This ‘never mind the bollocks’ attitude is something that has typified Grace’s public demeanour for the last couple of years and its great to hear it here. Whether she’s delivering socially and politically powerful songs, clearly having a good time with the crowd or berating the venue security her presence is astonishing, even in simple audio.

On top of this she delivers a (for to the point punk rock) varied vocal performance that is as impassioned as they come and still retains a hint of the more hardcore style the band’s early albums displayed alongside the cleaner tones of more recent material.

She’s ably backed by her right hand man and guitarist James Bowman who’s the only other member to be with the band since their first album and here provides backing vocals and extra guitar sounds that work to deepen the sound of the songs live so they match those on the more production heavy albums and with bassist Inge Johannson vocals add a gang dynamic to proceedings.

Atom Willard of Against Me

Atom Willard

With Johannson’s sped up rock ‘n’ roll bass and Atom Willard’s similarly styled, driving drums, the sound of the band is tight as they come as they deliver a sound that spans pop-punk singalong to distorted noise inflected moments and everything in between.

While the band is as precise as punk rock gets and the songs are one of the finest selections you’ll find, what really makes this album work is its vitality. Throughout the performance is tremendously high energy, as you’d expect, but what really stands out is that the rough edges haven’t been tidied up.

During New Wave, for example, Grace stops the song to challenge security on their attempt to eject someone from the show and, of course, the crowd is on her side, while later on you can hear her voice straining around Osama Bin Laden As The Crucified Christ and How Low both things that on some albums would have been removed or tidied up, but here are left intact and help make the record.

Laura Jane Grace of Against Me

Laura Jane Grace

The set list is a career spanning one and as close to a ‘greatest hits’ set as a band with no chart ‘hits’ could get, while also drawing heavily on the latest album. Highlights include Pints of Guinness Make You Strong, True Trans Soul Rebel, High Pressure Low, Black Me Out and the more considered but hugely powerful set closer The Ocean that comes with a new sense of poignancy following Grace’s more recent life events.

A two song encore rounds of the album in upbeat style, including a well captured mass singalong, completing a set that lives up to the reviews of Against Me’s recent gigs and makes for one of the most honest and enjoyable live records I’ve heard.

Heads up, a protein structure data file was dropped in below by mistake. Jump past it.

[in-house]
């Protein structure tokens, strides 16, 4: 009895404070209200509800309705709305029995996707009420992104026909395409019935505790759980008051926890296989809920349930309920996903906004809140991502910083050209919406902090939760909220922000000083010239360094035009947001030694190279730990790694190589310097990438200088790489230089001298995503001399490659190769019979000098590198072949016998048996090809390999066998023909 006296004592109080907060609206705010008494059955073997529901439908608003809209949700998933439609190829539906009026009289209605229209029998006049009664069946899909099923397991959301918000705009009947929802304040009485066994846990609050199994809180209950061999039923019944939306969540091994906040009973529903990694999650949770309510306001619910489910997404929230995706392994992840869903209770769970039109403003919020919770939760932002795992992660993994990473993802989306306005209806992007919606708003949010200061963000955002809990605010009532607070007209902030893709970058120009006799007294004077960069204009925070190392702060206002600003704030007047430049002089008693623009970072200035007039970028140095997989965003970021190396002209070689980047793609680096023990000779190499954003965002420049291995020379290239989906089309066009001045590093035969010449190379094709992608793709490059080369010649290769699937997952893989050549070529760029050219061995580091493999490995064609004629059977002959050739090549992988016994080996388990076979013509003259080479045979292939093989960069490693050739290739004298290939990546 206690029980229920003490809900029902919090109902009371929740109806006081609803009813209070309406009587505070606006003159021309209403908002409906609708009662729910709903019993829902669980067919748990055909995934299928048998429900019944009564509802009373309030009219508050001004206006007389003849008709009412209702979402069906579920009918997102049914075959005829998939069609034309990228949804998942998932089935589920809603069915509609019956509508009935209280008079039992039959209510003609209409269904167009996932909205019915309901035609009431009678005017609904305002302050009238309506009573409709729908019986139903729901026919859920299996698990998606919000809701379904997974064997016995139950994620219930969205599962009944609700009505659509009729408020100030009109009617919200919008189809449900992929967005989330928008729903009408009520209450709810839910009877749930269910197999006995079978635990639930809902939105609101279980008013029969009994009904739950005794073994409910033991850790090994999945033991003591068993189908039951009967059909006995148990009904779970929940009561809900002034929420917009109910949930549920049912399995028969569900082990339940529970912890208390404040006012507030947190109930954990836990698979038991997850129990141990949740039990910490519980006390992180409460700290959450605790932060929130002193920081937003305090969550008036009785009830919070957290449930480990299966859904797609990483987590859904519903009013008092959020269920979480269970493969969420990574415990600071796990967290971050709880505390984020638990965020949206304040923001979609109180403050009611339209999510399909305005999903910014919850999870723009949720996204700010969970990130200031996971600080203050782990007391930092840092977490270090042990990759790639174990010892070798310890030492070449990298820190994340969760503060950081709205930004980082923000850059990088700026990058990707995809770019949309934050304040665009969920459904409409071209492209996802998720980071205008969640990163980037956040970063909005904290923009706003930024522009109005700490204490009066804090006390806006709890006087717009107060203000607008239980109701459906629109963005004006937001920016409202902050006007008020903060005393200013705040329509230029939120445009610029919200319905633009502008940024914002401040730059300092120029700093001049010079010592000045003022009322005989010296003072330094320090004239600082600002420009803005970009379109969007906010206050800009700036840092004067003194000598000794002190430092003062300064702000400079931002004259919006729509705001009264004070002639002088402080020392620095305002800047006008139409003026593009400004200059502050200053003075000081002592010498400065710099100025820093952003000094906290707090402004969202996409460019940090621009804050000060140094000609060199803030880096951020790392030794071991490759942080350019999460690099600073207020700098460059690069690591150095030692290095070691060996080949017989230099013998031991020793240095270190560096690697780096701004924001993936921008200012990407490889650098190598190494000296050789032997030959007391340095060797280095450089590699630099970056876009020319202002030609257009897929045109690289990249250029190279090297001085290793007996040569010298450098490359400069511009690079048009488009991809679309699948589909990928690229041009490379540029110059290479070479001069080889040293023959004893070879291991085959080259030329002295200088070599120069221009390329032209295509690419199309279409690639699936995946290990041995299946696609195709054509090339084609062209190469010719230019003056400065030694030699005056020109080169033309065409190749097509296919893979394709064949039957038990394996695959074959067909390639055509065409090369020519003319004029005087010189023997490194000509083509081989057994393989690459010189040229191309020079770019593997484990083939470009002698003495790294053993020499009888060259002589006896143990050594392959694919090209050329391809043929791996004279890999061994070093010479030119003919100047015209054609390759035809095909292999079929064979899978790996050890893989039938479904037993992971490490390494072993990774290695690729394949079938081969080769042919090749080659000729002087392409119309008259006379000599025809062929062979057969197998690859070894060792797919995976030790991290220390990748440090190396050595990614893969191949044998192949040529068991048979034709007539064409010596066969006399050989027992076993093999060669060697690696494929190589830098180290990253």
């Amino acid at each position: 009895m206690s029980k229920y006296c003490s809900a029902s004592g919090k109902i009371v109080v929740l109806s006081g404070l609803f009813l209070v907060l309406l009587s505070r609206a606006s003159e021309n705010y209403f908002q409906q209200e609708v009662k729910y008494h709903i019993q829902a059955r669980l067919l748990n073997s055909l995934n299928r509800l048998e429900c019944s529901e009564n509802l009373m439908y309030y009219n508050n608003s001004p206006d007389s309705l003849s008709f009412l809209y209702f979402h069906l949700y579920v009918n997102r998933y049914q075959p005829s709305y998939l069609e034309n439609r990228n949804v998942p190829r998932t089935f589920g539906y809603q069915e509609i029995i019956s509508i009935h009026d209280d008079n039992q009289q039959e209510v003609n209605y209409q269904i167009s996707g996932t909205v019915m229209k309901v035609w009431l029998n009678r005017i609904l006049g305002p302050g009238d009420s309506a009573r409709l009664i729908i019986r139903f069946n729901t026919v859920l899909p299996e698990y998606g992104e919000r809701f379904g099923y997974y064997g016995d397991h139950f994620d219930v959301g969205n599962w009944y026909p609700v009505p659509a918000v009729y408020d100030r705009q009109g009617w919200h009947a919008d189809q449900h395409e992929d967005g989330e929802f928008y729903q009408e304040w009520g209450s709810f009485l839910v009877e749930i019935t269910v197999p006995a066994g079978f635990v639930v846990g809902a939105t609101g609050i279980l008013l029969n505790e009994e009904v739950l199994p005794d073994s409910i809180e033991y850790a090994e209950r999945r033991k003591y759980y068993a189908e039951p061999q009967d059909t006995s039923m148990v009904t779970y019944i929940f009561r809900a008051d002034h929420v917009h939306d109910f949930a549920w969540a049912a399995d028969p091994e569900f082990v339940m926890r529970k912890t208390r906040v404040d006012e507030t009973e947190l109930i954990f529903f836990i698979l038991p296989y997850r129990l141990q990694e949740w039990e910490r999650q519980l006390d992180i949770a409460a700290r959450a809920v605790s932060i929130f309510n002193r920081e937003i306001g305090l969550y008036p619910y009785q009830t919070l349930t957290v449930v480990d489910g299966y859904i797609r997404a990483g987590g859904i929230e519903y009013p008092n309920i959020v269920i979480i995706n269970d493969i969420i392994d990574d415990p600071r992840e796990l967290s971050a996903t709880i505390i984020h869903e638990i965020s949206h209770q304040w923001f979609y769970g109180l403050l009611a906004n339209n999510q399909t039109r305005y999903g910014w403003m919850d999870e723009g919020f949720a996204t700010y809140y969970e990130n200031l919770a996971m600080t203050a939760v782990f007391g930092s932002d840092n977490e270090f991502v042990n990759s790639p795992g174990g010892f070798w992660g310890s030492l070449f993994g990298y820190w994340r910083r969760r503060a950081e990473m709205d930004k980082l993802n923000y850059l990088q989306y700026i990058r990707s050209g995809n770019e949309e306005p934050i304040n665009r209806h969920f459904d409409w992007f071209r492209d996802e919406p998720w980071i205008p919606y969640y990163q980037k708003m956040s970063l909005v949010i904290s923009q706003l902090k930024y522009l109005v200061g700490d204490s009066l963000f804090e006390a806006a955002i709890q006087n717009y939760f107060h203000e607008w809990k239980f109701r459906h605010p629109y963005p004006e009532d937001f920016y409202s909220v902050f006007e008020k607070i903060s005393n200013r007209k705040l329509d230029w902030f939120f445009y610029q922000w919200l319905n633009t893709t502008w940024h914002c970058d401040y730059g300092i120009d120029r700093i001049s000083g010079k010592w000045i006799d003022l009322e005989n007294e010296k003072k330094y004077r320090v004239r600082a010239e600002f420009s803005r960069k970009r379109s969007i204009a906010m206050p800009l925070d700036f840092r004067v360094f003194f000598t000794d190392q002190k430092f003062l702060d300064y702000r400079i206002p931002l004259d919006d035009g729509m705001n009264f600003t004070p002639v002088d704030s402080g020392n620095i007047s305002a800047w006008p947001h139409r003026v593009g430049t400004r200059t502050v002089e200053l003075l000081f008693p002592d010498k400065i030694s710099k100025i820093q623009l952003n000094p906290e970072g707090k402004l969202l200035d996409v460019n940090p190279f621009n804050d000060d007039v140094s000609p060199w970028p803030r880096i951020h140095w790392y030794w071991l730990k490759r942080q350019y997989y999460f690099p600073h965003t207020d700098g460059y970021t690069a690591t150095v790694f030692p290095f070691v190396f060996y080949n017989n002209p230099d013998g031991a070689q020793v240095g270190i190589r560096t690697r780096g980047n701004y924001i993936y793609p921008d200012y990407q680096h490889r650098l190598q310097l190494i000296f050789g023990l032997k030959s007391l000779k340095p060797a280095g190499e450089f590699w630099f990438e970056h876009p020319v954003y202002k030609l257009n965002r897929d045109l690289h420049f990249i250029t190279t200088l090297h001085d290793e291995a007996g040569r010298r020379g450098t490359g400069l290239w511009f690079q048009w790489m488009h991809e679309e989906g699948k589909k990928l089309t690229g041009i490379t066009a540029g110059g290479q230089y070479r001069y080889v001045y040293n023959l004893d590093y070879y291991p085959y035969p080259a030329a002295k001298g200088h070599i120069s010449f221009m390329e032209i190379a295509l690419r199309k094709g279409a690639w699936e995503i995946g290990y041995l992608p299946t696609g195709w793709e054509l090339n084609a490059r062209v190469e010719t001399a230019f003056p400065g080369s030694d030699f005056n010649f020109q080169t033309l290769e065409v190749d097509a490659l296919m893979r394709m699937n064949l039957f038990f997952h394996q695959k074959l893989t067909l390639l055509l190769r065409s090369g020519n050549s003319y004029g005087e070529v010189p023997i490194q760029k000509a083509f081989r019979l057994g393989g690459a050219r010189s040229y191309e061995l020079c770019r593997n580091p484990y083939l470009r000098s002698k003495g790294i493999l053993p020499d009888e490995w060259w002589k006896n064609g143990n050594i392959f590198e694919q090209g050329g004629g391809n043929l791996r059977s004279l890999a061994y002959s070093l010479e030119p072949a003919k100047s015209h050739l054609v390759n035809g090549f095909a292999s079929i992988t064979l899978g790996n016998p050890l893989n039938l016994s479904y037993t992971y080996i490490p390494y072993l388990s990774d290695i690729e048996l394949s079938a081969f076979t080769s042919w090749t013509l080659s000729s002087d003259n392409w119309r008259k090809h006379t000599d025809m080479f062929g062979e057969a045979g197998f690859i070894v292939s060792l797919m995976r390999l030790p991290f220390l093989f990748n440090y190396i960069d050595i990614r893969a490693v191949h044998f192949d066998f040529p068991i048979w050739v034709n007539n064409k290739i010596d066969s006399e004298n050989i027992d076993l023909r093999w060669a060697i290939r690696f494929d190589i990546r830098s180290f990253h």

Photos by Scott Nathanson at SFL Onstage.

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Vale Earth Fair 2015 – 30/08/15

Jungle Brothers at Vale Earth Fair

Jungle Brothers

For the 39th year the Vale Earth Fair took over the Vale Castle on Sunday 30th August.

The Channel Island’s longest running music festival has long had a reputation for the breadth of music it offers and this year was no different with everything from psytrance to house to hip hop to groove metal all having their place on the bill across the 12 hour event.

My review of the festival was published in the Guernsey Press on Saturday 5th September and you can read an extended version of that beneath the cutting below.

You can also see a full gallery of my photos from the show on the BBC Introducing Facebook page.

Vale Earth Fair review shot - 05:09:15

Extended Review

As the sun shone down and marathon runners snaked past I made my way up the hill to Vale Castle last Sunday lunchtime for this year’s Vale Earth Fair where, over 12 hours, more than 60 bands, musicians and DJs would be appearing across six stages.



With one of the strongest local line ups in years bolstering headline acts Jungle Brothers and Joe Driscoll & Sekou Kouyate from the off their was a sense of positivity and anticipation across the site that continued all day.

Live music got underway first on the Busking Stage at the bottom of the castle hill with Ukuladeez. Though they were slightly drowned out by the somewhat overbearing breaks ‘n’ beats stage (this would be balanced as the afternoon went on) their small crowd still enjoyed the tunes, though the early slot did seem to sap some of their usual joie de vivre.

The Stage Against The Machine was next to get going with a showcase for a couple of acts from the School of Popular Music. Jesse Byrne is a young solo acoustic singer-songwriter who, while a bit standard, certainly seemed to have the musical skill to grow into something good.

The Bone Idols

The Bone Idols

He was followed by an exceptionally young rock band, The Bone Idols, who sounded great for a first full public gig (even without a bass guitar), with their mix of covers that would already put some established cover bands I’ve witnessed to shame. And it’s always good to see a new female performer with some attitude, in this case their drummer.